« Reply #5 on: 03/06/2010 07:49:53 »
I know the lay of the land has a lot to do with temperature. Death Valley in southeast California is famously hot because of the way the mountains sit (I've worked in Death Valley NP several years ago). The sun hits the valley floor and the mountains on the west and east sides of the valley. The rock of the mountains is dark and this sets up an inversion layer over the valley creating a greenhouse effect. Summer time temperatures often reach 130 degrees or more (into the 50's C).

The Grand Canyon has the same problem. The canyon has a wide outer (or upper) canyon and a narrow inner canyon. The rock making up the inner canyon is very dark and very hard. The sun heats it quickly leading to very high temperature at the level of the river.
I have a question to this:
You all get my interests going, making me dig for avalable info. Watching all the wild west movies it never occured to me of the western US climate!

Your model is 12hr dependent. You only refer to the daytime in these places.
At Night you need to cover up from the cold or freezing it varies in records.

http://www.britannica.com/EBchecked/topic-art/121560/111214/When-the-valley-floor-warms-during-the-day-warm-air

« Last Edit: 03/06/2010 08:31:33 by tommya300 »
 

Offline Eric A. Taylor

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Are northern winters colder than southrn winters?
« Reply #6 on: 03/06/2010 11:03:00 »
Your model is 12hr dependent. You only refer to the daytime in these places.
At Night you need to cover up from the cold or freezing it varies in records.


Most deserts can become extremely cold at night. In the Sonora or Mojave you can have a daytime temperature of well over 120 degrees F while dropping below freezing at night. This happens because there is so little water in the air, all the heat escapes into space as soon as the sun goes down.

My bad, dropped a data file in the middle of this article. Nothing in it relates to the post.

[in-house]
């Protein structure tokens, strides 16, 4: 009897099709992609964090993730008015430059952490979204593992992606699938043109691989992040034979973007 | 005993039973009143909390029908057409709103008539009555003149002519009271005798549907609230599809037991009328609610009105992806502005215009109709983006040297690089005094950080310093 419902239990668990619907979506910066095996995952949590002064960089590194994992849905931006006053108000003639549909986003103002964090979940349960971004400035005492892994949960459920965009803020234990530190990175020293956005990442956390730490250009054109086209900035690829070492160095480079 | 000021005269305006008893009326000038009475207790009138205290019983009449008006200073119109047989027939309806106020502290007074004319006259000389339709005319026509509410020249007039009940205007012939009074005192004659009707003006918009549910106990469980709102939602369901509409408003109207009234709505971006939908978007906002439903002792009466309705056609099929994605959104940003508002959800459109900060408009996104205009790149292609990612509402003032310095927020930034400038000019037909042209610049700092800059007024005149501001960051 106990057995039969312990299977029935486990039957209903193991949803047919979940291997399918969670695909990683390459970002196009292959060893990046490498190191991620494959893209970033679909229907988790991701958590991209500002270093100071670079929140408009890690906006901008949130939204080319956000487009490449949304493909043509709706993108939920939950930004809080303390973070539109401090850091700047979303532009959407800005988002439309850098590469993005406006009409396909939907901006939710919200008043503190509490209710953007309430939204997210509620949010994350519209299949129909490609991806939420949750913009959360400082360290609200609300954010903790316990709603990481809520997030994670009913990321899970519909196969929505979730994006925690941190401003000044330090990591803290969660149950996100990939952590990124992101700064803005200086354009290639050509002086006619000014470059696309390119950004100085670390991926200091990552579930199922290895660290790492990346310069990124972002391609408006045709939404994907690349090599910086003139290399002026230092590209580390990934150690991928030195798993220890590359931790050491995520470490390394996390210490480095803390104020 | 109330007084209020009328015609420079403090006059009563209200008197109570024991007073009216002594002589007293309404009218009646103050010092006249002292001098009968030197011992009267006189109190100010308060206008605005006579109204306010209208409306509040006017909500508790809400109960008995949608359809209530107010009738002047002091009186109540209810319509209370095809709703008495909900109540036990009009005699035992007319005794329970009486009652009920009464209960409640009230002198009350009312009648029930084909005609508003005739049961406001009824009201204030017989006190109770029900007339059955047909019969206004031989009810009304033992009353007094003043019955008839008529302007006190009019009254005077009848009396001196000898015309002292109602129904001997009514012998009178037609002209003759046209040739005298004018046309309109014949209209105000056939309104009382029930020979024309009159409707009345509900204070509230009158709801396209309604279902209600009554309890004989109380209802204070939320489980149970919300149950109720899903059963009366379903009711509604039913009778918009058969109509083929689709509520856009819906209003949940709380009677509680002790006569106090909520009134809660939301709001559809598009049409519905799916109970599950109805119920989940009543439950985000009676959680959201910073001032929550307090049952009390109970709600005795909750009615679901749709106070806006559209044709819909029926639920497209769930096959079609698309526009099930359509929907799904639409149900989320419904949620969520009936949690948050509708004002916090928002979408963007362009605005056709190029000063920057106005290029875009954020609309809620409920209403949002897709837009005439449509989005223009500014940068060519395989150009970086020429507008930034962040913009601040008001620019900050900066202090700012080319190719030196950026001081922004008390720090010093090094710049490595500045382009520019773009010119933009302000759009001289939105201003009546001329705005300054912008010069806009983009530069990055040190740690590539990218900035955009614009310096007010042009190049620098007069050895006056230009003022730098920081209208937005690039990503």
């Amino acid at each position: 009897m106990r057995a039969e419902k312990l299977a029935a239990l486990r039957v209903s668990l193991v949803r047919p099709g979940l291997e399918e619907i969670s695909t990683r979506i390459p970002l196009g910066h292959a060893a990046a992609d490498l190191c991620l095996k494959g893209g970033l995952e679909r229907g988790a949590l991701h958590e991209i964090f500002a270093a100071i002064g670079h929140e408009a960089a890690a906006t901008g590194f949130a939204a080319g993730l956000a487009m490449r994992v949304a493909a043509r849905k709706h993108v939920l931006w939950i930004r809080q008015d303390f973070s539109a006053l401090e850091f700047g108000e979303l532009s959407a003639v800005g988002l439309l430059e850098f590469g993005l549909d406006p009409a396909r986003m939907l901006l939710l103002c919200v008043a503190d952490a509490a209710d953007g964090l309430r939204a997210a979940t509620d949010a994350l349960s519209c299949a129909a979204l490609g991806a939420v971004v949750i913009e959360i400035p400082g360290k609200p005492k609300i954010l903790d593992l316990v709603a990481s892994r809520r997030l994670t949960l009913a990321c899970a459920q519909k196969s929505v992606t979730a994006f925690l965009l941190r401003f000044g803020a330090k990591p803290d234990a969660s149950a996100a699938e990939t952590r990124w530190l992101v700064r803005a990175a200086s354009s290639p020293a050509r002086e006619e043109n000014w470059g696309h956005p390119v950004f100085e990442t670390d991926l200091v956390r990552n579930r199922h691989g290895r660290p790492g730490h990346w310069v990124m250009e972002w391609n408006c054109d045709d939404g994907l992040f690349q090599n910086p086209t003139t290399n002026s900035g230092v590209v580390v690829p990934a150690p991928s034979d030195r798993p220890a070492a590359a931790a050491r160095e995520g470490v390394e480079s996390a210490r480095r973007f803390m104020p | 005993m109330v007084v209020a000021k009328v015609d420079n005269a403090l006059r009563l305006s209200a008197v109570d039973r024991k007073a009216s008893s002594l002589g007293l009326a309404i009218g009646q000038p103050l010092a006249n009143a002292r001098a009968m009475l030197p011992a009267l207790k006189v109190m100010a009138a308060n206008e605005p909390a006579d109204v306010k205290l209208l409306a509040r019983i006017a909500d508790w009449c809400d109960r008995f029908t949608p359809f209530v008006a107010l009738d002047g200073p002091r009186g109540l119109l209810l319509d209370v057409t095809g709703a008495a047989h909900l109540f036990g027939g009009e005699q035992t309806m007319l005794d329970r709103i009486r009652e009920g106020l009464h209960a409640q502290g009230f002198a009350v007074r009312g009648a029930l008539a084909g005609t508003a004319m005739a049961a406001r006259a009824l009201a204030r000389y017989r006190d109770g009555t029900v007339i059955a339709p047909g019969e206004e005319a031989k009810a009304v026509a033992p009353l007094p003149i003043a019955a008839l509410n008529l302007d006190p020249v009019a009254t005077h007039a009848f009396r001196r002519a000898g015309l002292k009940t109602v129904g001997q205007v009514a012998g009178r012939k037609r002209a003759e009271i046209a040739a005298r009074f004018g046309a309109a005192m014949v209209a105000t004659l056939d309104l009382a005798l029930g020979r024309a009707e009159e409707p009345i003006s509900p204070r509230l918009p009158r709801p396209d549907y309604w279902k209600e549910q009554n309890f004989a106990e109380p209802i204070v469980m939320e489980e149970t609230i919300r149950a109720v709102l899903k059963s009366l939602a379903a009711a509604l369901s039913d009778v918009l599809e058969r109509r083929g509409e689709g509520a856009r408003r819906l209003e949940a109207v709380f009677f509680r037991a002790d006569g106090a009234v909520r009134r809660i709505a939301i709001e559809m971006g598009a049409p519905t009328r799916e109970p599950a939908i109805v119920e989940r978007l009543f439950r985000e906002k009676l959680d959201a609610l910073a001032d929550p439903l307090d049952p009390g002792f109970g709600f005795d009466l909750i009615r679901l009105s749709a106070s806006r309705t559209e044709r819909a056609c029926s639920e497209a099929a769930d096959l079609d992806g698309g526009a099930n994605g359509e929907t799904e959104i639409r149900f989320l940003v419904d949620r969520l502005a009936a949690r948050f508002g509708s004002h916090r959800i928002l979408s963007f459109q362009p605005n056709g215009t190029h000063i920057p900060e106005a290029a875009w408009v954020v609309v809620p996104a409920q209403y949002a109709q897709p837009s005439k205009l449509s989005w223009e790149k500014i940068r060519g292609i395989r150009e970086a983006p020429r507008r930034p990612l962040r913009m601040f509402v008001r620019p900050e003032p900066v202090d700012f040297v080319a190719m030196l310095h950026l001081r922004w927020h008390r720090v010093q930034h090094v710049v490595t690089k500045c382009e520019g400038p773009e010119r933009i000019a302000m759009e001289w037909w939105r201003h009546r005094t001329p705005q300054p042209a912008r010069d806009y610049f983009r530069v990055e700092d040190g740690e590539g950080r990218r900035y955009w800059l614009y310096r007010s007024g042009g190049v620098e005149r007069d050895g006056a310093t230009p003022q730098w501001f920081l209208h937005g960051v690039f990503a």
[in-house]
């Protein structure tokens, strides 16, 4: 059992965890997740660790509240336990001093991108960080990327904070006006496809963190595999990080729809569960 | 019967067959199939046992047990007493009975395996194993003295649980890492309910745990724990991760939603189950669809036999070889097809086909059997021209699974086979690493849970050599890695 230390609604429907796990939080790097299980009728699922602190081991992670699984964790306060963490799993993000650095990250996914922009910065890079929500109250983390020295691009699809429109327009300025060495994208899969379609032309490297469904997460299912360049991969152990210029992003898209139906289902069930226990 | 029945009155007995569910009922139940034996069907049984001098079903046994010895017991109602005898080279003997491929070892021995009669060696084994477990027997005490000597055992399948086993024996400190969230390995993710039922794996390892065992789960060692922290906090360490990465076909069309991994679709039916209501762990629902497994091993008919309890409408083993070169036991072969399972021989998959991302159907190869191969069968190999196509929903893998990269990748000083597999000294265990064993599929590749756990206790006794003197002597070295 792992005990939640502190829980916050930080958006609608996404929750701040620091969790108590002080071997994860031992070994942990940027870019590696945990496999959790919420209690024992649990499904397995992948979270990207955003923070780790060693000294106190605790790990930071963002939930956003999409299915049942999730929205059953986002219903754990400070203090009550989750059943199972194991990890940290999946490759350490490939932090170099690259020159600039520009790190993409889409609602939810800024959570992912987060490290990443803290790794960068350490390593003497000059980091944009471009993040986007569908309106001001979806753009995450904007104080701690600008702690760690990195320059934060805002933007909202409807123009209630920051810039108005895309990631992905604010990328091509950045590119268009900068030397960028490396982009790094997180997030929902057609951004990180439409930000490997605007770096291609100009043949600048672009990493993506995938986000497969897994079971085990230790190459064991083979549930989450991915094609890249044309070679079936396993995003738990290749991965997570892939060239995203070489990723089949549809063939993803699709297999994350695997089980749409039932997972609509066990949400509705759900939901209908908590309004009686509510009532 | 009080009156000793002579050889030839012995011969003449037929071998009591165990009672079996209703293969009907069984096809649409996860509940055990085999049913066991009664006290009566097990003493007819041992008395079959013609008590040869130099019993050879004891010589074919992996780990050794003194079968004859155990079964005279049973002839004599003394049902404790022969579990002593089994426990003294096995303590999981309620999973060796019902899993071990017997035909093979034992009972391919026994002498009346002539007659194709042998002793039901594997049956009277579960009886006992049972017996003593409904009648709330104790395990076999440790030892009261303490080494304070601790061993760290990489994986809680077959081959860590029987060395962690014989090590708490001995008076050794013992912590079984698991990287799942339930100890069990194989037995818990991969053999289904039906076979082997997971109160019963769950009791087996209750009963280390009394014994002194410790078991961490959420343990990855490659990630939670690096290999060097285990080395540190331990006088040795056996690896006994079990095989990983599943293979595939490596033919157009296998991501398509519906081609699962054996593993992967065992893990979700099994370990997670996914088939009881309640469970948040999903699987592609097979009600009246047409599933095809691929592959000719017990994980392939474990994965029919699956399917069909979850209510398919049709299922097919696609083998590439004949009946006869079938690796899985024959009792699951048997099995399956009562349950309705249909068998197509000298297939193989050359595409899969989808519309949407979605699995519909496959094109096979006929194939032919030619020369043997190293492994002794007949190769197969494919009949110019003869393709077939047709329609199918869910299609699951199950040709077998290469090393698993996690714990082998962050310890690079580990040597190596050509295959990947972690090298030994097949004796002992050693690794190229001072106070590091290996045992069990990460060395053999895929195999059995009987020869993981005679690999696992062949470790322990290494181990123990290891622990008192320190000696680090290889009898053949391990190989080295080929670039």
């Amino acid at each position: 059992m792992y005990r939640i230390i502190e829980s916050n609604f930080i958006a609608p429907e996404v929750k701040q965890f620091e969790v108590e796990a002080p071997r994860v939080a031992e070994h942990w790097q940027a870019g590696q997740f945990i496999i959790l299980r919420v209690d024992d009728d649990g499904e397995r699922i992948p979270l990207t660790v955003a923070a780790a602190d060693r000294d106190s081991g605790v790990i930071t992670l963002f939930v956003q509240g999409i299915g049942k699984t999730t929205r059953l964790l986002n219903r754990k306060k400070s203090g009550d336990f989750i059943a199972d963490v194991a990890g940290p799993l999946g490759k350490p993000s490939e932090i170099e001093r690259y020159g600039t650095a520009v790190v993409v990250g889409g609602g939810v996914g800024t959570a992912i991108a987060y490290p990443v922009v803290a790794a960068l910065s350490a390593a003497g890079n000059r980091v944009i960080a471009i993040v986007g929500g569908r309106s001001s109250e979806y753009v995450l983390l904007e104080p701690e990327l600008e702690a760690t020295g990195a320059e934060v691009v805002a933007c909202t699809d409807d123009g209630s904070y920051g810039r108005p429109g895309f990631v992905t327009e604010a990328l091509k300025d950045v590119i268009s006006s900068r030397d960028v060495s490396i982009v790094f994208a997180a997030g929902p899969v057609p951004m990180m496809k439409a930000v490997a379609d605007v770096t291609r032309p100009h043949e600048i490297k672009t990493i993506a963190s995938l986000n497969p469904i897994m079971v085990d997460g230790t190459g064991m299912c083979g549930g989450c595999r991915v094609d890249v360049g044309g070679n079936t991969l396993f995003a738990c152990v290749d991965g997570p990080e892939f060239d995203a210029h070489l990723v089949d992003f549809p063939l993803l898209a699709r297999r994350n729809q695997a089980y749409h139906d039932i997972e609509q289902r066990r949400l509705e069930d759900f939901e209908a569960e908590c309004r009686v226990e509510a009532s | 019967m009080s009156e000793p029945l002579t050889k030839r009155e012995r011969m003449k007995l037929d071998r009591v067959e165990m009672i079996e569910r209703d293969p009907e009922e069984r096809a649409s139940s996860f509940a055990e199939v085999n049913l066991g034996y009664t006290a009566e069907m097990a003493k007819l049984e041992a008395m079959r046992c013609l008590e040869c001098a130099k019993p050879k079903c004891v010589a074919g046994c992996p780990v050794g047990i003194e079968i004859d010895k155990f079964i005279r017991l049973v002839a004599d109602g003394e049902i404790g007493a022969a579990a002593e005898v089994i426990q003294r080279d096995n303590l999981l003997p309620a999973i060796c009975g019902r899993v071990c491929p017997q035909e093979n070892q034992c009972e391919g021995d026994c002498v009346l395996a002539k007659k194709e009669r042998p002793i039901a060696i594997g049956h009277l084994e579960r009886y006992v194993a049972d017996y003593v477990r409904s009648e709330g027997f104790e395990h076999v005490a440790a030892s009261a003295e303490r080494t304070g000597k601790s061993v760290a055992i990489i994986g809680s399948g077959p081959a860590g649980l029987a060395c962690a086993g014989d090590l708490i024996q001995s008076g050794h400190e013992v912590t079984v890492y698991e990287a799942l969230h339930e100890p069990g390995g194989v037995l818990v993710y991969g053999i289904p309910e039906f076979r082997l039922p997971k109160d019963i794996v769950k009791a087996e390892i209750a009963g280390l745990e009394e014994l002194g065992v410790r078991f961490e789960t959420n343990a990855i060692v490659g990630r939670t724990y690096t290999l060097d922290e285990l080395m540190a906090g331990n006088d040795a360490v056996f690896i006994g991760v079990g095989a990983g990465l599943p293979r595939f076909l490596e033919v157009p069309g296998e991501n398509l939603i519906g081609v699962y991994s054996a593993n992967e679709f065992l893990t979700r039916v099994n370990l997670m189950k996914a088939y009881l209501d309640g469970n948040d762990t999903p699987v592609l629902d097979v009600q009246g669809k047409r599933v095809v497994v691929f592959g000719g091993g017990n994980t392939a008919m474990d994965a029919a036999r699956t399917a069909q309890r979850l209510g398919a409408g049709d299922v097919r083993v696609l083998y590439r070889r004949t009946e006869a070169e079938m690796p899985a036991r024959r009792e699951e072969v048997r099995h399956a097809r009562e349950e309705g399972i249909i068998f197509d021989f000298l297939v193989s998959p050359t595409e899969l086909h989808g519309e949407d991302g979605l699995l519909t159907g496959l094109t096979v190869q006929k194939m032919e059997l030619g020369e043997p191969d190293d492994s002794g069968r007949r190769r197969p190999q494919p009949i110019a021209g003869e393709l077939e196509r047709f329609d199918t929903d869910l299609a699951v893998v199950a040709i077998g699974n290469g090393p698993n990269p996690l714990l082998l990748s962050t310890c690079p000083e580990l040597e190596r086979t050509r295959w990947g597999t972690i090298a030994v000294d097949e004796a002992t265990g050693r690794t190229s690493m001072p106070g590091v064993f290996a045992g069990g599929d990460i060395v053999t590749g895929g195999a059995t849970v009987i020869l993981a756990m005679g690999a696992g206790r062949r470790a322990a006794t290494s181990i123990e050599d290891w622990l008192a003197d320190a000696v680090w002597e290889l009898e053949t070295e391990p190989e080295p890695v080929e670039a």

In Death Valley, however, the inversion layer remains stable holding in the heat. In the summer it may be over 100 degrees even at night for weeks and weeks.
 

Offline tommya300

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Are northern winters colder than southrn winters?
« Reply #7 on: 03/06/2010 13:07:55 »
Your model is 12hr dependent. You only refer to the daytime in these places.
At Night you need to cover up from the cold or freezing it varies in records.


Most deserts can become extremely cold at night. In the Sonora or Mojave you can have a daytime temperature of well over 120 degrees F while dropping below freezing at night. This happens because there is so little water in the air, all the heat escapes into space as soon as the sun goes down.

In Death Valley, however, the inversion layer remains stable holding in the heat. In the summer it may be over 100 degrees even at night for weeks and weeks.

http://en.wikipedia.org/wiki/Death_Valley

I believe that it has hit several ranges of temperatures at night also freezing cold is included.

is this the thermal flow you speak of? 
 
« Last Edit: 03/06/2010 13:34:26 by tommya300 »
 

Offline Eric A. Taylor

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Are northern winters colder than southrn winters?
« Reply #8 on: 05/06/2010 01:22:27 »
Yes I think so. Owens Valley is adjacent to Death Valley.
 

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Are northern winters colder than southrn winters?
« Reply #8 on: 05/06/2010 01:22:27 »